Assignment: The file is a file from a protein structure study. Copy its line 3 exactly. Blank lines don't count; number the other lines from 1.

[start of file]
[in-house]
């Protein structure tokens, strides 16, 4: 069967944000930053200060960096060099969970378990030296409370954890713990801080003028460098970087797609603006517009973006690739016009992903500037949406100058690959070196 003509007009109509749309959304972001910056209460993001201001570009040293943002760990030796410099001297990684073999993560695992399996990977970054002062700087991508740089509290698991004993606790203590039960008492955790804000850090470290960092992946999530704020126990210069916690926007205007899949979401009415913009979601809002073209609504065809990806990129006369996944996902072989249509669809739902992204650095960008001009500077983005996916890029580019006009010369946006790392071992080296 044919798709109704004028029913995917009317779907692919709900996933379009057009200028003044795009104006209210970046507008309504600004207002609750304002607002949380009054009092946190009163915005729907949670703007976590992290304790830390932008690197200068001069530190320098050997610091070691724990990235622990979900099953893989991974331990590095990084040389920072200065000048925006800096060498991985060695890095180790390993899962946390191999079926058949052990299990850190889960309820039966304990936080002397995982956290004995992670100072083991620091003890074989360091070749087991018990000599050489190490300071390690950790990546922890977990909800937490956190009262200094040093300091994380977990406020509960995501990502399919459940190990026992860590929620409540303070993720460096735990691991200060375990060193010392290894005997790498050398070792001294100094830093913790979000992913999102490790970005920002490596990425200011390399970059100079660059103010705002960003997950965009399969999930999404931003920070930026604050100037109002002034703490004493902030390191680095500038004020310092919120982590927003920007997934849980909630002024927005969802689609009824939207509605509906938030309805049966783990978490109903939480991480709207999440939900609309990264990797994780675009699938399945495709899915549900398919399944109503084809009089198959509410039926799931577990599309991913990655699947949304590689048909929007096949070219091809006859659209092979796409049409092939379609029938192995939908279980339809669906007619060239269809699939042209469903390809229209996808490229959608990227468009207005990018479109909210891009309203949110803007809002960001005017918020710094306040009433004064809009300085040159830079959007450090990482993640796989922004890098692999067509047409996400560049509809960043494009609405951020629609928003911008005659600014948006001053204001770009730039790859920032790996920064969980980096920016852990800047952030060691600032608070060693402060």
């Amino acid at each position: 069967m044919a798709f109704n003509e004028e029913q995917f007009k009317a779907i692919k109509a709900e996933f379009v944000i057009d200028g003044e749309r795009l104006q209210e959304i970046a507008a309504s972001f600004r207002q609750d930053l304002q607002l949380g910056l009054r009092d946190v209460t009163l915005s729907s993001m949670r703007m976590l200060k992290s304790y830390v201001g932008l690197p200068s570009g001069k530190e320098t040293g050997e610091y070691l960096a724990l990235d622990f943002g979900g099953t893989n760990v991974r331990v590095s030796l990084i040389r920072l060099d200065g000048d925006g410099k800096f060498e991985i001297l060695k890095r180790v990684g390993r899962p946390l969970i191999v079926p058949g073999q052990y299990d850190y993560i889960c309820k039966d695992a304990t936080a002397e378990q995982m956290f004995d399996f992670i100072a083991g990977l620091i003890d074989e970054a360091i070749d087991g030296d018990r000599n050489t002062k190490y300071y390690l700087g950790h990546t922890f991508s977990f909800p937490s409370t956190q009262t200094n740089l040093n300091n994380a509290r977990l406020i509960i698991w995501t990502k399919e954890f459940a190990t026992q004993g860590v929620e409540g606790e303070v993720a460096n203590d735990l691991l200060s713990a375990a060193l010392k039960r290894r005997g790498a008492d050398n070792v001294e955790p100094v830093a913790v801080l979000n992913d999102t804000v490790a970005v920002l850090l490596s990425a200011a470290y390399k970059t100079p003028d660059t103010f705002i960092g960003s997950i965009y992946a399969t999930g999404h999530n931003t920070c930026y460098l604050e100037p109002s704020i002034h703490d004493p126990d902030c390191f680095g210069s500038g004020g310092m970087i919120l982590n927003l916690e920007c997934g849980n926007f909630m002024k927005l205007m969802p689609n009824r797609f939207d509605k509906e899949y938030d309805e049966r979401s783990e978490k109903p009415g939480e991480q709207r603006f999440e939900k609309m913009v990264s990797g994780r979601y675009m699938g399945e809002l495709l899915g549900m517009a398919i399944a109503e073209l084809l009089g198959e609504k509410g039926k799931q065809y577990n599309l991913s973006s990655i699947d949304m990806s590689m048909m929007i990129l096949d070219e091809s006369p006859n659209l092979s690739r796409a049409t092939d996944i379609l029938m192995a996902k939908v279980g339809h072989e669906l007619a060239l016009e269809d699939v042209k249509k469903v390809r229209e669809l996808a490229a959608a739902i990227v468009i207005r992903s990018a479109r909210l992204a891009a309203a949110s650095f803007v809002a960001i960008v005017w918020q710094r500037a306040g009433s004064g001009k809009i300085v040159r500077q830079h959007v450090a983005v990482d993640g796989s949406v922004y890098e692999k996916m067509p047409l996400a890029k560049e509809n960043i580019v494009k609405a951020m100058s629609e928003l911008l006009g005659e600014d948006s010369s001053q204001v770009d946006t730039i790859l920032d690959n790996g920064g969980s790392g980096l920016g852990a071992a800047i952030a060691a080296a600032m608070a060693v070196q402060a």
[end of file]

């Amino acid at each position: 069967m044919a798709f109704n003509e004028e029913q995917f007009k009317a779907i692919k109509a709900e996933f379009v944000i057009d200028g003044e749309r795009l104006q209210e959304i970046a507008a309504s972001f600004r207002q609750d930053l304002q607002l949380g910056l009054r009092d946190v209460t009163l915005s729907s993001m949670r703007m976590l200060k992290s304790y830390v201001g932008l690197p200068s570009g001069k530190e320098t040293g050997e610091y070691l960096a724990l990235d622990f943002g979900g099953t893989n760990v991974r331990v590095s030796l990084i040389r920072l060099d200065g000048d925006g410099k800096f060498e991985i001297l060695k890095r180790v990684g390993r899962p946390l969970i191999v079926p058949g073999q052990y299990d850190y993560i889960c309820k039966d695992a304990t936080a002397e378990q995982m956290f004995d399996f992670i100072a083991g990977l620091i003890d074989e970054a360091i070749d087991g030296d018990r000599n050489t002062k190490y300071y390690l700087g950790h990546t922890f991508s977990f909800p937490s409370t956190q009262t200094n740089l040093n300091n994380a509290r977990l406020i509960i698991w995501t990502k399919e954890f459940a190990t026992q004993g860590v929620e409540g606790e303070v993720a460096n203590d735990l691991l200060s713990a375990a060193l010392k039960r290894r005997g790498a008492d050398n070792v001294e955790p100094v830093a913790v801080l979000n992913d999102t804000v490790a970005v920002l850090l490596s990425a200011a470290y390399k970059t100079p003028d660059t103010f705002i960092g960003s997950i965009y992946a399969t999930g999404h999530n931003t920070c930026y460098l604050e100037p109002s704020i002034h703490d004493p126990d902030c390191f680095g210069s500038g004020g310092m970087i919120l982590n927003l916690e920007c997934g849980n926007f909630m002024k927005l205007m969802p689609n009824r797609f939207d509605k509906e899949y938030d309805e049966r979401s783990e978490k109903p009415g939480e991480q709207r603006f999440e939900k609309m913009v990264s990797g994780r979601y675009m699938g399945e809002l495709l899915g549900m517009a398919i399944a109503e073209l084809l009089g198959e609504k509410g039926k799931q065809y577990n599309l991913s973006s990655i699947d949304m990806s590689m048909m929007i990129l096949d070219e091809s006369p006859n659209l092979s690739r796409a049409t092939d996944i379609l029938m192995a996902k939908v279980g339809h072989e669906l007619a060239l016009e269809d699939v042209k249509k469903v390809r229209e669809l996808a490229a959608a739902i990227v468009i207005r992903s990018a479109r909210l992204a891009a309203a949110s650095f803007v809002a960001i960008v005017w918020q710094r500037a306040g009433s004064g001009k809009i300085v040159r500077q830079h959007v450090a983005v990482d993640g796989s949406v922004y890098e692999k996916m067509p047409l996400a890029k560049e509809n960043i580019v494009k609405a951020m100058s629609e928003l911008l006009g005659e600014d948006s010369s001053q204001v770009d946006t730039i790859l920032d690959n790996g920064g969980s790392g980096l920016g852990a071992a800047i952030a060691a080296a600032m608070a060693v070196q402060a």